Food Deserts: Background information when reading Save Yourself

Summary |  Excerpt |  Reviews |  Beyond the Book |  Readalikes |  Genres & Themes |  Author Bio

Save Yourself

by Kelly Braffet

Save Yourself by Kelly Braffet
  • Critics' Opinion:

    Readers' Opinion:

     Not Yet Rated
  • First Published:
    Aug 2013, 352 pages
    Paperback:
    May 2014, 320 pages

  • Rate this book


Book Reviewed by:
Poornima Apte

Buy This Book

About this Book

Beyond the Book:
Food Deserts

Print Review

In Save Yourself, Patrick Cusimano works at Zoney's, a 24-hour convenience store in a small fictional town in Pennsylvania called Ratchetsburg. He finds his candy-striped uniform and the sterile atmosphere of the place stifling, yet work here is one of just a few options for town residents. From what Braffet describes, it seems like Zoney's is the only food store around for miles. Such areas, where access to fresh produce and food is quite limited, are labeled "food deserts."

Food Desert MapAccording to the USDA, an area qualifies as a food desert if it is both a "low-income" community and also a "low-access" community. "Low income" as defined for these purposes by the USDA is a census tract (a statistical segment of a county designated for census purposes) with 20 percent or more of the population living below the poverty line. "Low-access" is defined as 500 people or 33 percent of a census tract's population living more than one mile from a supermarket or large grocery store. Food deserts can be in both urban centers as well as rural areas.

Food deserts are a problem because of the local population's over-reliance on convenience stores as the source of their nutrition. Convenience stores are mostly stocked with high-sugar, fatty processed foods (the reasons for this are worth exploring in the wonderful book, Salt, Sugar, Fat by Michael Moss) leading to the larger problem of obesity.

In her fight against obesity, First Lady Michelle Obama has included food deserts as part of the many challenges the United States must overcome. Large retailers have promised to include more fresh options in the existing stores in food deserts as well as open new stores to aid underserved communities.

City GrowersOther solutions include turning to urban farming in city centers which are food deserts. The Boston-based City Growers works to convert vacant urban lots into plots for growing food. Boston also boasts an interesting concept called a mobile food pantry that delivers needed supplies to food deserts such as Germantown, a neighborhood about 12 miles south of the city. The food is free and distributed to residents who show up, without verifying need. Programs such as these have been also been implemented in other cities, and might make a dent in the problem, but it remains to be seen whether they can be sustainable solutions to the long-term issue of food deserts.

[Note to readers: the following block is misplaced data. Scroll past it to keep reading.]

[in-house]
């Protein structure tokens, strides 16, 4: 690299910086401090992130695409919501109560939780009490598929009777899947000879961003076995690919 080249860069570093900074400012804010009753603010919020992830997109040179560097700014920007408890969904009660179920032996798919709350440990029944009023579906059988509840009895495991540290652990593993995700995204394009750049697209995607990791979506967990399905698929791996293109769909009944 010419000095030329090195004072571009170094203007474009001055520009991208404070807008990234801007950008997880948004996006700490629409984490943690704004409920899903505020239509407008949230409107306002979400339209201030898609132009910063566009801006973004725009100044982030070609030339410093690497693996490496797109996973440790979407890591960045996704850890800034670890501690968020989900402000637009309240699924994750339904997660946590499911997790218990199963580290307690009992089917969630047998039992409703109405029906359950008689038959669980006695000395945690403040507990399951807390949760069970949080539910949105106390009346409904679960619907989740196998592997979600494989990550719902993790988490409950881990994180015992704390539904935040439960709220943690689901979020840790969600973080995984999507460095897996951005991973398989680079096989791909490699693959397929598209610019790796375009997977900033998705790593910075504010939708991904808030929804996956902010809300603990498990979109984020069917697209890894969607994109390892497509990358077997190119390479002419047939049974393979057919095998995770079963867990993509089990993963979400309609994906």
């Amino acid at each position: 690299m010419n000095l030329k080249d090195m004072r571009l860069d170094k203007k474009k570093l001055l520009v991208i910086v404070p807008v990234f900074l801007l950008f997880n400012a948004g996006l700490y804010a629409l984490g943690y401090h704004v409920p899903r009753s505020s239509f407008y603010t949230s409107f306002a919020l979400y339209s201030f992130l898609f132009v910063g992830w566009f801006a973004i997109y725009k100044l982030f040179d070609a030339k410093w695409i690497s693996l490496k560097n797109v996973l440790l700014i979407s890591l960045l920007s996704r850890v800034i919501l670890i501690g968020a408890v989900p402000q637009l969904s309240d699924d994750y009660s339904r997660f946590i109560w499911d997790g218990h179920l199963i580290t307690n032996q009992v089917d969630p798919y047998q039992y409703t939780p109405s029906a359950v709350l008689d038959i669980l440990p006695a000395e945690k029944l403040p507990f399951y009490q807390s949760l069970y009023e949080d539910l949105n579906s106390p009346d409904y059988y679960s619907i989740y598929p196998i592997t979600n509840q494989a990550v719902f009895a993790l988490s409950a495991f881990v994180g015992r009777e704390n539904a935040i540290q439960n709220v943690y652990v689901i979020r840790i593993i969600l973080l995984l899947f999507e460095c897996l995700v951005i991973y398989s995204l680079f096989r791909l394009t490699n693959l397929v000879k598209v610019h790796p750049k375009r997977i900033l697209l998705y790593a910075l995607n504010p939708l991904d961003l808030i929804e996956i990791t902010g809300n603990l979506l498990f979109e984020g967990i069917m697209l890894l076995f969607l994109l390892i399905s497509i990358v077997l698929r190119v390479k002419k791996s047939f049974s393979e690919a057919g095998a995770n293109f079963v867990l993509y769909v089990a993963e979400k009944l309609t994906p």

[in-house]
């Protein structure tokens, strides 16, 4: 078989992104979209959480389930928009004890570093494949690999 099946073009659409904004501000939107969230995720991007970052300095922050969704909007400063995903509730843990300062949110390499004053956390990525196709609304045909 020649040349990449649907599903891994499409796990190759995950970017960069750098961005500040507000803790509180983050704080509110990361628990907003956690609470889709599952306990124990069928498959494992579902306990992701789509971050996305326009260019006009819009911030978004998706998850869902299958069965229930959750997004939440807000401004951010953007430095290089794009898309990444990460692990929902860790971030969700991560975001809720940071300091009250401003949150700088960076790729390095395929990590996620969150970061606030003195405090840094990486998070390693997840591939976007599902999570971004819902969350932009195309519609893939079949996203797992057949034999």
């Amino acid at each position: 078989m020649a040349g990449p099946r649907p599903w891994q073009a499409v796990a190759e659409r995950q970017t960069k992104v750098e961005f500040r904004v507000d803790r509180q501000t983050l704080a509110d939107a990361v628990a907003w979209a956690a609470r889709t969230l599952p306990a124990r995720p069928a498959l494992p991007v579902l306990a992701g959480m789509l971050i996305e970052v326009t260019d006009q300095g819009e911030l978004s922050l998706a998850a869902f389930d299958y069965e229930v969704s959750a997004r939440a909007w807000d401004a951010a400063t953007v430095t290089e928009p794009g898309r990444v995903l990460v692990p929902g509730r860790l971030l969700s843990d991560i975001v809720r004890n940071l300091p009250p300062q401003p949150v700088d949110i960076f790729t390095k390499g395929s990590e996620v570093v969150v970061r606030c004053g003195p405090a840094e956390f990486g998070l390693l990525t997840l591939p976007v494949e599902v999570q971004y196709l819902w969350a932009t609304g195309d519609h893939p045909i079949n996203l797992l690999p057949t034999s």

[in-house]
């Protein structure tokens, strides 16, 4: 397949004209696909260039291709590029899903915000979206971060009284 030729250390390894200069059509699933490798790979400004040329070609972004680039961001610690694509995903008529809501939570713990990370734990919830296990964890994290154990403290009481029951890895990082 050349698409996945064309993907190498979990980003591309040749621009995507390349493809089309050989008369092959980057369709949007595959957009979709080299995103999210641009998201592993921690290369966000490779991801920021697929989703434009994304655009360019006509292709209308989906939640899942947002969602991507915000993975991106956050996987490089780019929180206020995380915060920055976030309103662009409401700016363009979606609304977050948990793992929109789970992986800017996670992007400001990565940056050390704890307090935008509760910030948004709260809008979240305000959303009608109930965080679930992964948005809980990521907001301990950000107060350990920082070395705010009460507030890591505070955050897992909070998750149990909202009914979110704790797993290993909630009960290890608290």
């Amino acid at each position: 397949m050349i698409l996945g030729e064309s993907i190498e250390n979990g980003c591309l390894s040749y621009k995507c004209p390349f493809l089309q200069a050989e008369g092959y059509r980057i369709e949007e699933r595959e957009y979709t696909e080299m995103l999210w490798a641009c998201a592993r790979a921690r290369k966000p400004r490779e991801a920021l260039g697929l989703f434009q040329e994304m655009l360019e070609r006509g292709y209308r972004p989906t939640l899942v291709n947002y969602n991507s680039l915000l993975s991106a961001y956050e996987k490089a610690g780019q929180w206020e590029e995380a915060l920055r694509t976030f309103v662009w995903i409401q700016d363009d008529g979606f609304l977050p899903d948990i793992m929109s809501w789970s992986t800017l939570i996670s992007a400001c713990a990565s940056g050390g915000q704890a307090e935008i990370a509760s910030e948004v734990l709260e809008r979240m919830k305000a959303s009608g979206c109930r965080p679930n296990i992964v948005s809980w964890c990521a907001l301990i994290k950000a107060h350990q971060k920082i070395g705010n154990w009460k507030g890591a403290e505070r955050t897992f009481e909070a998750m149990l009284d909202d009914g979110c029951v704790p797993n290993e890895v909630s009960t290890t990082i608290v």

The U.S. Department of Agriculture has an interactive tool that effectively showcases the widespread prevalence of this problem. The Food Desert Locator helps users find these environments and explains how severe each case is.

Some have argued that the "food desert" rhetoric blames the obesity epidemic squarely on the lack of healthy food options while obesity is actually caused by a number of factors including a sedentary lifestyle.

Article by Poornima Apte

This article was originally published in August 2013, and has been updated for the May 2014 paperback release. Click here to go to this issue.

This article is available to non-members for a limited time. You can also read these articles for free. For full access become a member today.

Membership Advantages
  • Reviews
  • "Beyond the Book" backstories
  • Free books to read and review (US only)
  • Find books by time period, setting & theme
  • Read-alike suggestions by book and author
  • Book club discussions
  • and much more!
  • Just $10 for 3 months or $35 for a year
  • More about membership!

Support BookBrowse

Become a Member and discover books that entertain, engage & enlighten!

Join Today!

Editor's Choice

  • Book Jacket: Wonderful Feels Like This
    Wonderful Feels Like This
    by Sara Lovestam
    High school is hard; or perhaps, more accurately, growing up and finding oneself is hard. This is ...
  • Book Jacket: Blue Light Yokohama
    Blue Light Yokohama
    by Nicolas Obregon
    Blue Light Yokohama, Nicolás Obregón's crime fiction debut, takes place in an exotic ...
  • Book Jacket: Inferno
    Inferno
    by Steven Hatch
    The word "Ebola" sets off an almost visceral reaction in many of us; we think about the men, women ...

Book Discussion
Book Jacket
The One-in-a-Million Boy by Monica Wood

A richly layered novel of hearts broken seemingly beyond repair and then bound by a stunning act of human devotion.

About the book
Join the discussion!

First Impressions

  • Book Jacket

    The Scribe of Siena
    by Melodie Winawer

    Equal parts transporting love story, meticulously researched historical fiction, and compelling time-travel narrative.
    Reader Reviews

  • Book Jacket

    The Book of Summer
    by Michelle Gable

    The bestselling author of The Paris Apartment, Michelle Gable now transports readers to Nantucket.
    Reader Reviews

Win this book!
Win The Chalk Pit

The Chalk Pit:
A Ruth Galloway Mystery

A string of murders takes Ruth underground in the newest book in the series.

Enter

Word Play

Solve this clue:

T W Don't M A R

and be entered to win..

Books that     
entertain,
     engage

 & enlighten

Visitors can view some of BookBrowse for free. Full access is for members only.

Join Today!

Your guide toexceptional          books

BookBrowse seeks out and recommends books that we believe to be best in class. Books that will whisk you to faraway places and times, that will expand your mind and challenge you -- the kinds of books you just can't wait to tell your friends about.

 
Modal popup -